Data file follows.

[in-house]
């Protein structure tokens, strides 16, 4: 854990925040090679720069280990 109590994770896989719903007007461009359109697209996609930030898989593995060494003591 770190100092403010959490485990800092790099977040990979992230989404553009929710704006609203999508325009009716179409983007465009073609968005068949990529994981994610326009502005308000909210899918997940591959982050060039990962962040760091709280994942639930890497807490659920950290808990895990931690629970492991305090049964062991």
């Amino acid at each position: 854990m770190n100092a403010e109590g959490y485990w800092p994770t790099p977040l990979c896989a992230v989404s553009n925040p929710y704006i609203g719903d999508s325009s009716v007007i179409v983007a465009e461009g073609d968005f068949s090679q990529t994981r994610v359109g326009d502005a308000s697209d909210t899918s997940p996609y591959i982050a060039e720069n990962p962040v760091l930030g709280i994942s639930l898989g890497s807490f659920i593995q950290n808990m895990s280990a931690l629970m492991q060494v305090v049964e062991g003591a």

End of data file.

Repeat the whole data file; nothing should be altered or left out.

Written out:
[in-house]
């Protein structure tokens, strides 16, 4: 854990925040090679720069280990 109590994770896989719903007007461009359109697209996609930030898989593995060494003591 770190100092403010959490485990800092790099977040990979992230989404553009929710704006609203999508325009009716179409983007465009073609968005068949990529994981994610326009502005308000909210899918997940591959982050060039990962962040760091709280994942639930890497807490659920950290808990895990931690629970492991305090049964062991």
């Amino acid at each position: 854990m770190n100092a403010e109590g959490y485990w800092p994770t790099p977040l990979c896989a992230v989404s553009n925040p929710y704006i609203g719903d999508s325009s009716v007007i179409v983007a465009e461009g073609d968005f068949s090679q990529t994981r994610v359109g326009d502005a308000s697209d909210t899918s997940p996609y591959i982050a060039e720069n990962p962040v760091l930030g709280i994942s639930l898989g890497s807490f659920i593995q950290n808990m895990s280990a931690l629970m492991q060494v305090v049964e062991g003591a």